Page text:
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Next is the ratchet wheel (415) and the barrel-bridge (105). Now the hack-lever can be seen. The little spring at the end is very delicate .....

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Next is the 3th wheel (210) which has to be carefully manipulated from underneath the center-wheel. This reveals a plate (no number) for the 3th wheel which has to be removed. Instead of pulling the chronograph drive wheel (wheel over 4th wheel), to reduce risk I removed the whole assembly; the train wheel bridge (110), 4th wheel (225) and driving wheel (8060). Be aware of the long pivot on the 4th wheel ! As soon as the train wheel bridge is undone, the escape wheel (705) comes free.

Spring barrel, cannon-pinion and center wheel as last. Left is the bare main-plate.

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The main-spring seemed in a good shape;

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Time to clean all the parts and lubricate the balance cap-stone in the main-plate. I use Rodeco as a support. Once to small droplet of oil is on the cap-stone, I turn the Rodeco top-down and insert the cap-stone in the chaton. Works very well for me ;)

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As far as I can see, next to an additional recess in the main-plate, the only difference between the 31659 and the 3133 are these two components. The setting lever has an additional post and the additional hacking-lever. To the left of the hacking-lever the tiny spring which pushes against the balance wheel when engaged.

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Next up the servicing of the barrel-bridge with click (425) & click-spring (430) and crown-wheel (420). The little screws holding the crown wheel core (423) are known for shearing off, so be careful if you decide to proceed with this step ...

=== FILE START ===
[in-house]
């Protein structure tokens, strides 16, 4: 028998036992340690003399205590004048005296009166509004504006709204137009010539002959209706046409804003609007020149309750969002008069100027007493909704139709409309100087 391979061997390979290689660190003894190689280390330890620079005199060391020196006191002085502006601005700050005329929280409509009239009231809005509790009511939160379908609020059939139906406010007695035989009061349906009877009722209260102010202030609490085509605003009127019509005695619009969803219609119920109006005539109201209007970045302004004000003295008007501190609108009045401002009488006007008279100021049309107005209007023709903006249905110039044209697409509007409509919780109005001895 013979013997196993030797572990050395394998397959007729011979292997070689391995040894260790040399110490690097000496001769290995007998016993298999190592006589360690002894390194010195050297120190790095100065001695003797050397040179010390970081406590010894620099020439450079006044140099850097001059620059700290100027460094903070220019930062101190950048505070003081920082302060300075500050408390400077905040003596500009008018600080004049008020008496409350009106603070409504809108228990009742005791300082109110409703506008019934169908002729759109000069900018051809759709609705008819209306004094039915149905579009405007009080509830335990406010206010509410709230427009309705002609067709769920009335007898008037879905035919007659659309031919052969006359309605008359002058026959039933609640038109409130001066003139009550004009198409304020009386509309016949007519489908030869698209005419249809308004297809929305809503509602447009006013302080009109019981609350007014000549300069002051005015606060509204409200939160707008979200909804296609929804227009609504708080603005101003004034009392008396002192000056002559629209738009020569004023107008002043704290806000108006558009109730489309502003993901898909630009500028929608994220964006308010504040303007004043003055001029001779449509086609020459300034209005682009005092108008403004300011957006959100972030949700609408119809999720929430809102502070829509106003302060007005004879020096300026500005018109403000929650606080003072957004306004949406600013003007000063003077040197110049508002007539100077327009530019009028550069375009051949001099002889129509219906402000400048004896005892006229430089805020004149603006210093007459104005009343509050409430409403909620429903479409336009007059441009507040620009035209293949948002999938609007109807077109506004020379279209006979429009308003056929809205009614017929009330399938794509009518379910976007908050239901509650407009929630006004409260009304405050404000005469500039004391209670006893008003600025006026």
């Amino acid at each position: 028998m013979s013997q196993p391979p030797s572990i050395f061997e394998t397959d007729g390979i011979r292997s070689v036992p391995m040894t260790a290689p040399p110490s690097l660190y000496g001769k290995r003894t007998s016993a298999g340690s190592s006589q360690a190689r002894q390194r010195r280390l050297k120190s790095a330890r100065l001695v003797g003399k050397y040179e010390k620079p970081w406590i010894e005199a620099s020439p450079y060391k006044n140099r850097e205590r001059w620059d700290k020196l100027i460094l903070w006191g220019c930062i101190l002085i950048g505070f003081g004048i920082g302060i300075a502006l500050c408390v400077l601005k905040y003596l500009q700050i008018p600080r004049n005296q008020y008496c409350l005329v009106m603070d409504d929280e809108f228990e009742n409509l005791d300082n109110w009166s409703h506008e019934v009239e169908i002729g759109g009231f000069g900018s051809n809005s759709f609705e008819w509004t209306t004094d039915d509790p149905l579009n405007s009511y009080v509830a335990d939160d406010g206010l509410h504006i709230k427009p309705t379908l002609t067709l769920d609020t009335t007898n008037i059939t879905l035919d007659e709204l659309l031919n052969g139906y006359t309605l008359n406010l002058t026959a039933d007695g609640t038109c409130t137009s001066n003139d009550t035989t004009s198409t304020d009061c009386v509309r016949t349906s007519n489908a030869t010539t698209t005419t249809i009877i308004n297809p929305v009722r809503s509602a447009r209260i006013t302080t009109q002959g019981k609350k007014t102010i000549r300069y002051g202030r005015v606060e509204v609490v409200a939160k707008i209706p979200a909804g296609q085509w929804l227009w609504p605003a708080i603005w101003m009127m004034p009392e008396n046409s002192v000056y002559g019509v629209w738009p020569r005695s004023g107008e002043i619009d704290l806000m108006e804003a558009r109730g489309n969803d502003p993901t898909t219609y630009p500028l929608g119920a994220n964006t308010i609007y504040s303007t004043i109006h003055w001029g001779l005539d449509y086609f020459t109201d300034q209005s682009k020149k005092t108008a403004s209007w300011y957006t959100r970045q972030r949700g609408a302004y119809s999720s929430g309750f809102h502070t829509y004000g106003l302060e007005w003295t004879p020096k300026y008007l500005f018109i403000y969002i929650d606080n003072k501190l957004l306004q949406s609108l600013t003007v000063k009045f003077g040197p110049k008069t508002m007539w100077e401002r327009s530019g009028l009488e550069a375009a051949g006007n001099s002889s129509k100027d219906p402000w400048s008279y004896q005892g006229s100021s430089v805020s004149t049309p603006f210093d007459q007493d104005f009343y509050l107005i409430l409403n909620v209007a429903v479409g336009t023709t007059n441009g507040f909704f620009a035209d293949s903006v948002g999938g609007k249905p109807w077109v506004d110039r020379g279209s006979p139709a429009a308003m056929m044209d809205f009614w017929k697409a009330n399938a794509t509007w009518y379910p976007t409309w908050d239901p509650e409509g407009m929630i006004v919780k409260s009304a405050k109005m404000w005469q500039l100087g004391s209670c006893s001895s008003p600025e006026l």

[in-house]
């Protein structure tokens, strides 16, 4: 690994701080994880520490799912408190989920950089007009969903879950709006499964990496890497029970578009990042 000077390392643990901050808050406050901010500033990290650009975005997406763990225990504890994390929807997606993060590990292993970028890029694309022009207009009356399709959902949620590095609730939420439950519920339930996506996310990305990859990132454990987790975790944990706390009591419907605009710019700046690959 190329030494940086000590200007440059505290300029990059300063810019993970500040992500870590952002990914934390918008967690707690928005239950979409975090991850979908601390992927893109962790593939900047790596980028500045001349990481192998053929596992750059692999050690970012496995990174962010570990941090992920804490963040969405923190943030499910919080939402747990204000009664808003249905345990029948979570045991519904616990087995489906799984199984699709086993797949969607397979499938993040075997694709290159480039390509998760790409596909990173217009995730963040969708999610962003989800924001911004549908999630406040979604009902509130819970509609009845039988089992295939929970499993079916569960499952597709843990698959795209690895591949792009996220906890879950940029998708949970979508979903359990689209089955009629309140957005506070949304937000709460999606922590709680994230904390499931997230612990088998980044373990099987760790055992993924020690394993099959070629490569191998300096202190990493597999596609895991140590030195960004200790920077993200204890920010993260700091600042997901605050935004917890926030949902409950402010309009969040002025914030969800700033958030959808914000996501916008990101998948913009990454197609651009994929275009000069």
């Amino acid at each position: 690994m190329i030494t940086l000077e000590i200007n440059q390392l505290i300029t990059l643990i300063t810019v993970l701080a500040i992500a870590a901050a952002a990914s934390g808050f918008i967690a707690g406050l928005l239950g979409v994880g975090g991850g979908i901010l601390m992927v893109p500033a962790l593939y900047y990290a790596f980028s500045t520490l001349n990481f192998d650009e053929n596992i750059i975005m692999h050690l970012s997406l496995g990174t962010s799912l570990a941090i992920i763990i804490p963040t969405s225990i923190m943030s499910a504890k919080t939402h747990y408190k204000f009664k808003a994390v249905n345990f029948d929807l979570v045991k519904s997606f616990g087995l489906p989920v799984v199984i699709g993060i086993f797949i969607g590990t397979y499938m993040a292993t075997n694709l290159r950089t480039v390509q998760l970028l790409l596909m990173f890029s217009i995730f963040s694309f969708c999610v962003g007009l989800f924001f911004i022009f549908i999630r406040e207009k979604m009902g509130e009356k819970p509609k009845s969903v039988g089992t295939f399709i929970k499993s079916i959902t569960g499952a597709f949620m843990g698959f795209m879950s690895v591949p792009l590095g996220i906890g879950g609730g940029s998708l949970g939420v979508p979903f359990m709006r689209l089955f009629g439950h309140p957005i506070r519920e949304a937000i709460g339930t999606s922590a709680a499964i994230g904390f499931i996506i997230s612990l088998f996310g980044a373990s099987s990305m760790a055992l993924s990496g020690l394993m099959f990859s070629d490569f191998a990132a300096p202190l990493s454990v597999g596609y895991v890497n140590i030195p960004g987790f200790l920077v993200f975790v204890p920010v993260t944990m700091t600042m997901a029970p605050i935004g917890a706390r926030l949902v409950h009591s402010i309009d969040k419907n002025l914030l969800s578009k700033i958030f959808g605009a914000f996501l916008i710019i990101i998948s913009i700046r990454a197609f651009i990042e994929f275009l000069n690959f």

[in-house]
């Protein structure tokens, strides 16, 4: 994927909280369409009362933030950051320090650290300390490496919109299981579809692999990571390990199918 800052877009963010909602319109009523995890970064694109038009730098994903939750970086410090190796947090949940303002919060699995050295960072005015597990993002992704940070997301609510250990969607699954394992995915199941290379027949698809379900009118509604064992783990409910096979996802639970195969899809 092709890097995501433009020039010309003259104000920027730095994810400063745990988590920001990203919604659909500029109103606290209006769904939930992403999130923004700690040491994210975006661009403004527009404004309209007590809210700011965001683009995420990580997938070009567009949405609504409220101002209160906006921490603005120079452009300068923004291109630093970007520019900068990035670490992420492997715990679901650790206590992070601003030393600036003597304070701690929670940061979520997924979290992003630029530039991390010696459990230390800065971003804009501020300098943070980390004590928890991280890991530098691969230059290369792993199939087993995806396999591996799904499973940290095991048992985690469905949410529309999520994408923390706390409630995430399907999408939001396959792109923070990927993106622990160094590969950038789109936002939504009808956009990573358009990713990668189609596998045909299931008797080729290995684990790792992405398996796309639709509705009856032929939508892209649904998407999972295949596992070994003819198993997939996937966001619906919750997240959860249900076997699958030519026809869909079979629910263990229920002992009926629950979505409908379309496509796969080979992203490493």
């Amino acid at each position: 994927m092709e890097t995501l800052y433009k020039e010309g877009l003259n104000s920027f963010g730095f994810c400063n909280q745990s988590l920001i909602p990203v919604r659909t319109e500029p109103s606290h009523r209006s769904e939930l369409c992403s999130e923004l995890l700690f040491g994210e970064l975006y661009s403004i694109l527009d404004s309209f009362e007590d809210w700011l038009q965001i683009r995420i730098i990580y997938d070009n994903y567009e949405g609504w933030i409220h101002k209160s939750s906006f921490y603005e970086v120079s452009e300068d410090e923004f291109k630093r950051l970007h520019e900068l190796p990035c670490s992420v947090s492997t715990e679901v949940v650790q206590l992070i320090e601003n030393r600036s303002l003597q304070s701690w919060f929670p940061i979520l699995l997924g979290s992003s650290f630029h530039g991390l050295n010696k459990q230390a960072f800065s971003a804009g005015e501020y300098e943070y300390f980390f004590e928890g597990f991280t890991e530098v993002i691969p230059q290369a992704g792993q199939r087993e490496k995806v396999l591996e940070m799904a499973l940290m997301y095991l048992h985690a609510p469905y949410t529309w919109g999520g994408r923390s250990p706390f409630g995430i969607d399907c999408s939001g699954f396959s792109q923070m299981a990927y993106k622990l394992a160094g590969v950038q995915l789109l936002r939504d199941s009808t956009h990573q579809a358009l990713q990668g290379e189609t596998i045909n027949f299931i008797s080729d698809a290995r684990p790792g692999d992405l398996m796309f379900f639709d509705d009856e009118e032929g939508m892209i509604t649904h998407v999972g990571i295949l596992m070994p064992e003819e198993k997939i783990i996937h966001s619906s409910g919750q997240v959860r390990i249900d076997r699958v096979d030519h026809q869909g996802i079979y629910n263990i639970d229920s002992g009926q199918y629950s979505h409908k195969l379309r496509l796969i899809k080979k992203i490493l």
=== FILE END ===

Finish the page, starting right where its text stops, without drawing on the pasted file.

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Now I had to deviate from the guide. Due to the fact that the hacking lever engages onto the additional setting lever post, I installed the keyless works first;

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Flipped the main-plate over and installed the center wheel, the complete 4th wheel assembly with escape wheel and 3rd wheel plate (left arrow). Before installing the 3rd wheel, it is now to lubricate the jewel of the 3rd wheel;

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Install 3rd wheel, barrel and hacking-lever;

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Make sure the hacking lever is engaged onto the additional setting lever post;

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Install barrel bridge, make sure 3rd wheel finds its jewel and ensure all the gears are running smoothly before tightening the screws. Lubricated pivot jewels and pallet stones. Install pallet fork & bridge, check correct working and install ratchet wheel.

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Thereafter I did the calendar works and check functionality. 

Now a little lesson I've learned: I left the keyless works in the time-setting mode. Later I couldn't get the balance wheel to seat properly ?? So, if you later, during assembling of the balance assembly, wonder why you can't get the balance wheel to seat, better is the retract the hacking lever by setting the keyless works in the winding position. That does help ! :startle:

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After some scratching my head (see above), the balance wheel was back in and the movement came alive :jig:

Lubricated the balance-bridge cap-stone.

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No parts reference number mentioned for re-assembling;

Replaced the coupling clutch, the coupling clutch spring, minute recording wheel, friction spring, seconds recording wheel and chronograph bridge;

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Re-installed the chronograph plate, sliding gear, blocking lever spring, blocking lever, fly-back lever, fly-back lever spring, operating lever (remember to put the spring on top of the lever back under the rivet after replacement !), hammer and hammer cam jumper .......